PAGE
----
It’s old advice: “Never discuss religion or politics with friends.” Thomas Jefferson never took it. In fact, in April of 1800 he wrote a letter to a friend stating: “I never considered a difference of opinion in politics, in religion, in philosophy, as cause for withdrawing from a friend.”
Here we are 220 years later and citizens once friendly with Jefferson’s memory have recently threatened to tear down statues dedicated to it in various cities. In our current environment, citizens don’t only worry about losing friends over political and religious beliefs, but their own livelihoods as well. A recent Cato national study found that nearly two-thirds—62%—of Americans surveyed said they feared offending others with their views. Even worse, nearly a third (32%) of employed Americans surveyed said they worried they’d lose their job if their political opinions became known. Apparently their fears are warranted, because a third of them said they’d be somewhat more likely to support the firing of people who donated to political candidates they hated. Talk about inscrutability!
This Sunday’s gospel reading (MT 16: 13-20) inspired the above observations. In it, Jesus asks his pollsters (disciples) for their findings on one question “Who do people say that the Son of Man is?”
“Some say John the Baptist, others Elijah, still others Jeremiah or one of the prophets.”
Then Jesus took his own poll:
“But who do you say that I am?”
Simon Peter replied:
“You are the Christ, the Son of the living God.”
Jesus not only didn’t fire Peter, he promoted him.
“Blessed are you, Simon son of Jonah. For flesh and blood has not revealed this to you, but my heavenly Father. And so I say to you, you are Peter, and upon this rock I will build my church … I will give you the keys to the kingdom of heaven.”
But either Jesus feared the repercussions of Peter’s first-hand evidence getting out or he was biding his time for the hearsay it would spawn to become first-hand evidence for all—hence these strict instructions:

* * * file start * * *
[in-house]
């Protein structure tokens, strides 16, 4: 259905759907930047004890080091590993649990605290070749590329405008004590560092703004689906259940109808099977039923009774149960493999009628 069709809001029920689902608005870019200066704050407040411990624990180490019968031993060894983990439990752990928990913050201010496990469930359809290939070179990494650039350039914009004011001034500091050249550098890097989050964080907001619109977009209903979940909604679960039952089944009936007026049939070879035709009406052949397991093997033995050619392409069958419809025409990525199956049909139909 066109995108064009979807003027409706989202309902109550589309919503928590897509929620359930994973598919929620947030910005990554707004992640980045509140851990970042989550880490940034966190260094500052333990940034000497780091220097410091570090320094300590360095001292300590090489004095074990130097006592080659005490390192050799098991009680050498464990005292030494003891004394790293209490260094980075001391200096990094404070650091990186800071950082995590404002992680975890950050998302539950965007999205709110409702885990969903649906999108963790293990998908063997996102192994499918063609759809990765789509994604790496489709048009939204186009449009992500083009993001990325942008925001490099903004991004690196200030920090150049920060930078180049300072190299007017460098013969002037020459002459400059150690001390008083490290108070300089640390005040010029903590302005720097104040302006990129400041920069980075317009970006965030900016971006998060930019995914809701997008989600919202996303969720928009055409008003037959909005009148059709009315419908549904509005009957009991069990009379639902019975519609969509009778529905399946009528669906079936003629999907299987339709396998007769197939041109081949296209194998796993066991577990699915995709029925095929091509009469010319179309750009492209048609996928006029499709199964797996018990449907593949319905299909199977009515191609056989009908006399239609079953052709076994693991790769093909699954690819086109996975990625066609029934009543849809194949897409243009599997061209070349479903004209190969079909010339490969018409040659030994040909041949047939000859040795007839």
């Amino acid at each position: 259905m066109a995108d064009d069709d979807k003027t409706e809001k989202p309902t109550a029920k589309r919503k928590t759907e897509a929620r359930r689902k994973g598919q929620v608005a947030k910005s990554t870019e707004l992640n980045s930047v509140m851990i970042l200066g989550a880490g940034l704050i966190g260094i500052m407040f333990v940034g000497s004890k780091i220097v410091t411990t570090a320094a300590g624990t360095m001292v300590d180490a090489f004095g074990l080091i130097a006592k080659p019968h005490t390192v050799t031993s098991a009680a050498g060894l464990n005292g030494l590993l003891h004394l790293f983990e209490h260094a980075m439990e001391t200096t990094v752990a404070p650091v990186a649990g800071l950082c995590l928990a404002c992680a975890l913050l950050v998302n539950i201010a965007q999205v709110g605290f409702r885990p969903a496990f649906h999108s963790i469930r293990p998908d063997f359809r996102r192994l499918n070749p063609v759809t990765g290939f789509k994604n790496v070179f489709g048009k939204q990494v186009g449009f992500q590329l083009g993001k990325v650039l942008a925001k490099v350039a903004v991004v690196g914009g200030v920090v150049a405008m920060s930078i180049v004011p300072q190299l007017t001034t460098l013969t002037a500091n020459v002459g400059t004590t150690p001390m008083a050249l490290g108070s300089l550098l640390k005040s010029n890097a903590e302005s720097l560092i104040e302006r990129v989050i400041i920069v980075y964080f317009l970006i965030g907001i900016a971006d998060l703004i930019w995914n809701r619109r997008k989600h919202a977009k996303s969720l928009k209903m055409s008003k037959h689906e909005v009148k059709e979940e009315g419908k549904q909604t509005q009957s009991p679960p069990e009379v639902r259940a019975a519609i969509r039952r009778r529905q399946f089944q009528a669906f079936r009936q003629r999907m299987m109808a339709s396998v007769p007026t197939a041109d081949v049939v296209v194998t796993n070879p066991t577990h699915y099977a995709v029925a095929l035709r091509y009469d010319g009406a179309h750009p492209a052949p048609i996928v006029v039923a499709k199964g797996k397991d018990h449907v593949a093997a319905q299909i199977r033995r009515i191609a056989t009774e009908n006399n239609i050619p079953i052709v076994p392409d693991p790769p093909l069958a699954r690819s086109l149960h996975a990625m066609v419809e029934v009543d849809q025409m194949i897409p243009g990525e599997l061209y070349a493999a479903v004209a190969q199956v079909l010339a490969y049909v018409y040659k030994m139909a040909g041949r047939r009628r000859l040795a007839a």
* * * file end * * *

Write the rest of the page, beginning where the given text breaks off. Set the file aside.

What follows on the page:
“Tell no one that I am the Christ.”
However, earlier in Matthew (MT 11: 2-6), John the Baptist –imprisoned for his own witnessing about the coming Savior—felt he needed his own proof. So he sent his disciples to Jesus with this question:
“Are you the one who is to come, or should we look for another?”
Jesus didn’t want John to rely on hearsay—so he reminded him of the facts:
“The blind regain their sight, the lame walk, lepers are cleansed, the deaf hear, the dead are raised, and the poor have the good news proclaimed to them.”
And simpletons like Peter can be entrusted with authority over the Church Jesus lived and died to establish, and a persecutor of that church like Paul can be trusted to devote his own life and death to ensure its survival. The real miracle is his Church’s survival into our current era where Christ’s followers living under the inscrutable dictates of despots in places like China and Russia must continue risking their lives to offer first-hand testimony of Jesus’s miracles at work in them.
Paul’s testimony to the Romans about the nature of that inscrutable but irresistible force we worship says it all (from Sunday’s second reading, ROM 11:33-36):
Oh, the depth of the riches and wisdom and knowledge of God!
How inscrutable are his judgments and how unsearchable his ways!
For who has known the mind of the Lord
or who has been his counselor?
Or who has given the Lord anything
that he may be repaid?
For from him and through him and for him are all things.
If only we could keep the inheritance of His inscrutability as a gift instead of punishing each other with the curse we’ve managed to make it.